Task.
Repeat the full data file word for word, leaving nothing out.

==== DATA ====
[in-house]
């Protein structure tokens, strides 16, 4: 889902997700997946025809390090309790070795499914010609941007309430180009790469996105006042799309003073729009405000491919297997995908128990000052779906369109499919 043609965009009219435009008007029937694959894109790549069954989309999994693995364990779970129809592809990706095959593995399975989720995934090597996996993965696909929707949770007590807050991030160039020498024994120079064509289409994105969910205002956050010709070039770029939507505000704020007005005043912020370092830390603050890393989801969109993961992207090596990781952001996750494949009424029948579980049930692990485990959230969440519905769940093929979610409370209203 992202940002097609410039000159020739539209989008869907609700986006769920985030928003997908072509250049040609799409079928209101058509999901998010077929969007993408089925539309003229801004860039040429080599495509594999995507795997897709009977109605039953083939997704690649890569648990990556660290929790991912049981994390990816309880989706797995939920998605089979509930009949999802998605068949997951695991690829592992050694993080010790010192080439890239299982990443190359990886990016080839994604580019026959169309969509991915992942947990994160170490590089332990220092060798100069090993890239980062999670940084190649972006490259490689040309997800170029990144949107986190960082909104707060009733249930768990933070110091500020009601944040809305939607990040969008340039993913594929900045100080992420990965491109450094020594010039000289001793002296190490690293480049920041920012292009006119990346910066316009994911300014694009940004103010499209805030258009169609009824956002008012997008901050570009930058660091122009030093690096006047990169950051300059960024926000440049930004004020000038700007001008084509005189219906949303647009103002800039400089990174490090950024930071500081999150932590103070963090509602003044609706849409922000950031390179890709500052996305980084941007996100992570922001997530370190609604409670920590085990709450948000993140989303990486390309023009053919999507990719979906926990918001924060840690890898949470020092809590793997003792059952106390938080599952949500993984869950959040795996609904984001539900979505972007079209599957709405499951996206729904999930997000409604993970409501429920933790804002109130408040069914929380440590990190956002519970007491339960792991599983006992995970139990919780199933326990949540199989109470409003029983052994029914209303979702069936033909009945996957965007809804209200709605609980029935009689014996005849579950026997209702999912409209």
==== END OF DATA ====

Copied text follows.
[in-house]
């Protein structure tokens, strides 16, 4: 889902997700997946025809390090309790070795499914010609941007309430180009790469996105006042799309003073729009405000491919297997995908128990000052779906369109499919 043609965009009219435009008007029937694959894109790549069954989309999994693995364990779970129809592809990706095959593995399975989720995934090597996996993965696909929707949770007590807050991030160039020498024994120079064509289409994105969910205002956050010709070039770029939507505000704020007005005043912020370092830390603050890393989801969109993961992207090596990781952001996750494949009424029948579980049930692990485990959230969440519905769940093929979610409370209203 992202940002097609410039000159020739539209989008869907609700986006769920985030928003997908072509250049040609799409079928209101058509999901998010077929969007993408089925539309003229801004860039040429080599495509594999995507795997897709009977109605039953083939997704690649890569648990990556660290929790991912049981994390990816309880989706797995939920998605089979509930009949999802998605068949997951695991690829592992050694993080010790010192080439890239299982990443190359990886990016080839994604580019026959169309969509991915992942947990994160170490590089332990220092060798100069090993890239980062999670940084190649972006490259490689040309997800170029990144949107986190960082909104707060009733249930768990933070110091500020009601944040809305939607990040969008340039993913594929900045100080992420990965491109450094020594010039000289001793002296190490690293480049920041920012292009006119990346910066316009994911300014694009940004103010499209805030258009169609009824956002008012997008901050570009930058660091122009030093690096006047990169950051300059960024926000440049930004004020000038700007001008084509005189219906949303647009103002800039400089990174490090950024930071500081999150932590103070963090509602003044609706849409922000950031390179890709500052996305980084941007996100992570922001997530370190609604409670920590085990709450948000993140989303990486390309023009053919999507990719979906926990918001924060840690890898949470020092809590793997003792059952106390938080599952949500993984869950959040795996609904984001539900979505972007079209599957709405499951996206729904999930997000409604993970409501429920933790804002109130408040069914929380440590990190956002519970007491339960792991599983006992995970139990919780199933326990949540199989109470409003029983052994029914209303979702069936033909009945996957965007809804209200709605609980029935009689014996005849579950026997209702999912409209």